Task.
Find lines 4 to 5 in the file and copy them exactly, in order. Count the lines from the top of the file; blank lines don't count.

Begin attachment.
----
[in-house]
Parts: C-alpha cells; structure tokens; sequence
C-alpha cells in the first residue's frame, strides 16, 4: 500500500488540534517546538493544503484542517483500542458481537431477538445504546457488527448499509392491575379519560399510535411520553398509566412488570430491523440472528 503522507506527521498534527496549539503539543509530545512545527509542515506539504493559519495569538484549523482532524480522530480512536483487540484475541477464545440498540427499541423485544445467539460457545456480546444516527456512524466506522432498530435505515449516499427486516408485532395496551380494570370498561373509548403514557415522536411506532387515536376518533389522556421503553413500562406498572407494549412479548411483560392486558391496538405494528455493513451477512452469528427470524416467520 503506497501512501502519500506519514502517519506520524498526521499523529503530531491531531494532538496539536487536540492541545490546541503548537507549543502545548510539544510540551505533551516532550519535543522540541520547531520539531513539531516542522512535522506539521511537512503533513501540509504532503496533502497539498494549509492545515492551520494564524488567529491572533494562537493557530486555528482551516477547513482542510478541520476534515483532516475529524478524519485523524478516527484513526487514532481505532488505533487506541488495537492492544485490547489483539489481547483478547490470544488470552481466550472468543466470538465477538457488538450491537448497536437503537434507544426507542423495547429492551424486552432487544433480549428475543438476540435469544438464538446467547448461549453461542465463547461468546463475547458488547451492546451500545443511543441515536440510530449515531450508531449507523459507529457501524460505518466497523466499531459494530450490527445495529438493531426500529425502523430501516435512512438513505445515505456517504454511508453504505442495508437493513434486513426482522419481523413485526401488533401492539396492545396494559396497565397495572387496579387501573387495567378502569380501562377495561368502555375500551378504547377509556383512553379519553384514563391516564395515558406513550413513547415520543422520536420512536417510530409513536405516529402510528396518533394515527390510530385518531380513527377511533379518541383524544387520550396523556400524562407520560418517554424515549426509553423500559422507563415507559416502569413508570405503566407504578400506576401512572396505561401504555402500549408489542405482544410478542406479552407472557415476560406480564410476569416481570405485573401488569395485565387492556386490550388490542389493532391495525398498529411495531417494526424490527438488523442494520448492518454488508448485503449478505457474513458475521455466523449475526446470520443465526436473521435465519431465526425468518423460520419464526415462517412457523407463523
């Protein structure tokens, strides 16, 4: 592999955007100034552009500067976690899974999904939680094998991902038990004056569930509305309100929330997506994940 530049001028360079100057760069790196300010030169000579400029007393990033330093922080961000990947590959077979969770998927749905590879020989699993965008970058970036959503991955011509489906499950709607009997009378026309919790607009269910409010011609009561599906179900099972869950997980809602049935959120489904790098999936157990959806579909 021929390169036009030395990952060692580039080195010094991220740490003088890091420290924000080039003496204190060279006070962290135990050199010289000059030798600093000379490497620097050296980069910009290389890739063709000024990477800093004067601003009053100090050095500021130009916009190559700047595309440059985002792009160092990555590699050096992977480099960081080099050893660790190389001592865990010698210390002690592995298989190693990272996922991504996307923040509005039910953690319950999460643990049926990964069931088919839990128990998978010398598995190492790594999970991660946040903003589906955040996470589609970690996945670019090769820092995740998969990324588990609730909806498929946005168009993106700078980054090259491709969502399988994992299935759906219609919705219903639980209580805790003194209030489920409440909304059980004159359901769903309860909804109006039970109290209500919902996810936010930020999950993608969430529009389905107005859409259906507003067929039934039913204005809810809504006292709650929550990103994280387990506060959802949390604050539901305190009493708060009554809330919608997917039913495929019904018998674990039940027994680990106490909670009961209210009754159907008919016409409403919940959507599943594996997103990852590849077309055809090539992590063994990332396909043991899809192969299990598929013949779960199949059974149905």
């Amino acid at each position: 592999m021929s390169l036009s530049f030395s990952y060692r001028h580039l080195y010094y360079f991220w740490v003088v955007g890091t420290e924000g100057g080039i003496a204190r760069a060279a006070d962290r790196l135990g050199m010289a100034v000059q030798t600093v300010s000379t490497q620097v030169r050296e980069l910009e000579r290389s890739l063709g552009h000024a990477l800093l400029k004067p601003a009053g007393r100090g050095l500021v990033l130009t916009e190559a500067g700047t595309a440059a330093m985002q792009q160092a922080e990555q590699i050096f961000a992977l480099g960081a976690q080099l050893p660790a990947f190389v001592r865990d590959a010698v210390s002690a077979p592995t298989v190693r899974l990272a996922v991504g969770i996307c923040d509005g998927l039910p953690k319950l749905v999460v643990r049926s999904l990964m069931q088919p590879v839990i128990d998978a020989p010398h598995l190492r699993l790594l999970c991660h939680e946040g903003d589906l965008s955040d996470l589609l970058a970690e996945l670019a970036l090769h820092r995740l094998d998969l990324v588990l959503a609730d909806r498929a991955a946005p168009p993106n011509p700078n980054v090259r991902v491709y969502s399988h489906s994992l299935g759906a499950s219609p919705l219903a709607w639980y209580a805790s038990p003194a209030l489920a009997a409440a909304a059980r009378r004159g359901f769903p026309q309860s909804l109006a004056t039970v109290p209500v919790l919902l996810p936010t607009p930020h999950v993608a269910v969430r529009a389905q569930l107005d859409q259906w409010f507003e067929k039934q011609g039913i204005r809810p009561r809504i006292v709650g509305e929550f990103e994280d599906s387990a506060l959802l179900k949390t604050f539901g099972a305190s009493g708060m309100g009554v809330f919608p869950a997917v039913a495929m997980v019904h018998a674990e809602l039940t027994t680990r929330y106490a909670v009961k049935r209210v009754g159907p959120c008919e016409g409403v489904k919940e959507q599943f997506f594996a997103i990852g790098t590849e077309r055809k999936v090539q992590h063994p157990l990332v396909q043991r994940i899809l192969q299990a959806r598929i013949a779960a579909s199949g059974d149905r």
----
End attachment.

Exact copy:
């Protein structure tokens, strides 16, 4: 592999955007100034552009500067976690899974999904939680094998991902038990004056569930509305309100929330997506994940 530049001028360079100057760069790196300010030169000579400029007393990033330093922080961000990947590959077979969770998927749905590879020989699993965008970058970036959503991955011509489906499950709607009997009378026309919790607009269910409010011609009561599906179900099972869950997980809602049935959120489904790098999936157990959806579909 021929390169036009030395990952060692580039080195010094991220740490003088890091420290924000080039003496204190060279006070962290135990050199010289000059030798600093000379490497620097050296980069910009290389890739063709000024990477800093004067601003009053100090050095500021130009916009190559700047595309440059985002792009160092990555590699050096992977480099960081080099050893660790190389001592865990010698210390002690592995298989190693990272996922991504996307923040509005039910953690319950999460643990049926990964069931088919839990128990998978010398598995190492790594999970991660946040903003589906955040996470589609970690996945670019090769820092995740998969990324588990609730909806498929946005168009993106700078980054090259491709969502399988994992299935759906219609919705219903639980209580805790003194209030489920409440909304059980004159359901769903309860909804109006039970109290209500919902996810936010930020999950993608969430529009389905107005859409259906507003067929039934039913204005809810809504006292709650929550990103994280387990506060959802949390604050539901305190009493708060009554809330919608997917039913495929019904018998674990039940027994680990106490909670009961209210009754159907008919016409409403919940959507599943594996997103990852590849077309055809090539992590063994990332396909043991899809192969299990598929013949779960199949059974149905």
């Amino acid at each position: 592999m021929s390169l036009s530049f030395s990952y060692r001028h580039l080195y010094y360079f991220w740490v003088v955007g890091t420290e924000g100057g080039i003496a204190r760069a060279a006070d962290r790196l135990g050199m010289a100034v000059q030798t600093v300010s000379t490497q620097v030169r050296e980069l910009e000579r290389s890739l063709g552009h000024a990477l800093l400029k004067p601003a009053g007393r100090g050095l500021v990033l130009t916009e190559a500067g700047t595309a440059a330093m985002q792009q160092a922080e990555q590699i050096f961000a992977l480099g960081a976690q080099l050893p660790a990947f190389v001592r865990d590959a010698v210390s002690a077979p592995t298989v190693r899974l990272a996922v991504g969770i996307c923040d509005g998927l039910p953690k319950l749905v999460v643990r049926s999904l990964m069931q088919p590879v839990i128990d998978a020989p010398h598995l190492r699993l790594l999970c991660h939680e946040g903003d589906l965008s955040d996470l589609l970058a970690e996945l670019a970036l090769h820092r995740l094998d998969l990324v588990l959503a609730d909806r498929a991955a946005p168009p993106n011509p700078n980054v090259r991902v491709y969502s399988h489906s994992l299935g759906a499950s219609p919705l219903a709607w639980y209580a805790s038990p003194a209030l489920a009997a409440a909304a059980r009378r004159g359901f769903p026309q309860s909804l109006a004056t039970v109290p209500v919790l919902l996810p936010t607009p930020h999950v993608a269910v969430r529009a389905q569930l107005d859409q259906w409010f507003e067929k039934q011609g039913i204005r809810p009561r809504i006292v709650g509305e929550f990103e994280d599906s387990a506060l959802l179900k949390t604050f539901g099972a305190s009493g708060m309100g009554v809330f919608p869950a997917v039913a495929m997980v019904h018998a674990e809602l039940t027994t680990r929330y106490a909670v009961k049935r209210v009754g159907p959120c008919e016409g409403v489904k919940e959507q599943f997506f594996a997103i990852g790098t590849e077309r055809k999936v090539q992590h063994p157990l990332v396909q043991r994940i899809l192969q299990a959806r598929i013949a779960a579909s199949g059974d149905r």